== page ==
Chapter Five


I wandered about for several more weeks. Then, at supper one night I said to Ivan "I want to do something....some kind of work. I need to be of some use to someone."
Ivan smiled. "The day has come," he said, "you will leave me. I will miss your company, good Lenin. But it is only right. You are called to greater things. Yours is a higher place. Tomorrow I will take you to The Preparation Center and they will prepare you for whatever work it is best for you to do."
The rest of the meal was silent. All of Ivan's companions seemed to share his feelings that I would soon leave.
The next day Ivan took me to another of those beautiful buildings. This one looked like a huge pyramid, covered with flowering trees, the topmost being one that shimmered like gold.
"What kind of tree is that?" I asked. "I have never seen one like it."
"It is the Spirit of a Tree," Ivan told me, "a rather remarkable Tree. It's story is in The Hashon Legends. It is The Tree That Would Not Be Moved. But that is all I will say of it. It is the appropriate symbol for the people that work here."
Ivan took me in the building through a long hall to what must have been its center. There were many people sitting around and a pleasant-looking woman at a round desk in the middle. She smiled as we approached.
"This is Lenin," announced Ivan. "He wishes to be of some use to someone."
"We have been expecting him," the woman answered. "Do have a seat, Mr. Lenin. I will have a caseworker for you as soon as possible."
Ivan escorted me to a seat, embraced me warmly, and bid me good-bye.
"Surely I may visit?" I asked.
"Of course," Ivan answered, "whenever you wish."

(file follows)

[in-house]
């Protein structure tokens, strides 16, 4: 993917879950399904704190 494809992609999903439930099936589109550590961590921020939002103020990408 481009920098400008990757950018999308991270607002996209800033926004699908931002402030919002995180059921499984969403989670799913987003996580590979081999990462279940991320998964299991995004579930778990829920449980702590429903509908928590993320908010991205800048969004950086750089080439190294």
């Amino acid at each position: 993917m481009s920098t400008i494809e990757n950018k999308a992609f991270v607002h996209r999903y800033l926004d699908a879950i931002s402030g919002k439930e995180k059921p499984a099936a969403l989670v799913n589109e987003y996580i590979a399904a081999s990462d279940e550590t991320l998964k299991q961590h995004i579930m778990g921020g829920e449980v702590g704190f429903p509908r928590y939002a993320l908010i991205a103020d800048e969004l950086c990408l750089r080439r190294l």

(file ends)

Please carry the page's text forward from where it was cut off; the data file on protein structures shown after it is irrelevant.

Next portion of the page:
I sat for some time watching counselors come for people, and others arriving. Finally a pleasant-looking Haven carrying a clipboard approached me.
"Mr. Lenin," he said, "I am Gray Moon, your caseworker. Would you like to accompany me to my office? There are some preliminary questions."
I followed him to a very pleasant room and he motioned me to a chair while he went through the papers on the clipboard.
"You keep records of us?" I asked.
The Haven smiled. "I have a good memory," he said, "but I currently have two-thousand beings under my charge. That is beyond even MY skills." He put down the clipboard. "Is there anything in particular you would like to do,, Mr. Lenin?"
"Please, sir," I requested, "just Lenin. The Mr. makes me nervous."
The counselor nodded. "As you wish, Lenin. Again have you anything in mind?"
"Well, I heard of guiding," I told him, "I'm not sure what that is, but it sounds interesting."
The counselor nodded. "Not only interesting," he said, "but some of the most important work we do. And it is very demanding. That is a possibility. Would you mind if we gave you some tests? That might help matters greatly. None are too complicated."
"Of course," I answered. "Whatever you need!"
Gray Moon pressed a button on a box and spoke into it. "Mary, could you come in, please?"
A moment later a very attractive human woman entered.
"This is Lenin," my counselor announced. "Could you take him down to testing and arrange for quarters? This will take a couple of days," Gray Moon told me. "It is best you stay here. You may speak with me any time you wish, but it is best simply to go along with the test procedure, until it is completed."
"Certainly," I agreed.
The young woman led me through the building and brought me to the desk of a human male. "This is Lenin," she said, "he wishes the full testing procedure."
"Certainly," the man answered, rising. "Come this way, sir. There's a group filling up now. We usually run testees in groups of ten. It saves effort. We already have eight and there should be someone along, shortly."
He led me into a room where several other people were waiting. "Introduce yourself," he said, and departed.
I did as I had been bid. I found the room filled with people from everywhere. There was a Buddhist from Japan, a Hindu from India, a former Catholic Priest from Ireland, a real American cowboy, two English incredible mixture of peoples. We were getting involved in such interesting conversation that I was rather disappointed when the tenth person arrived and our testing began.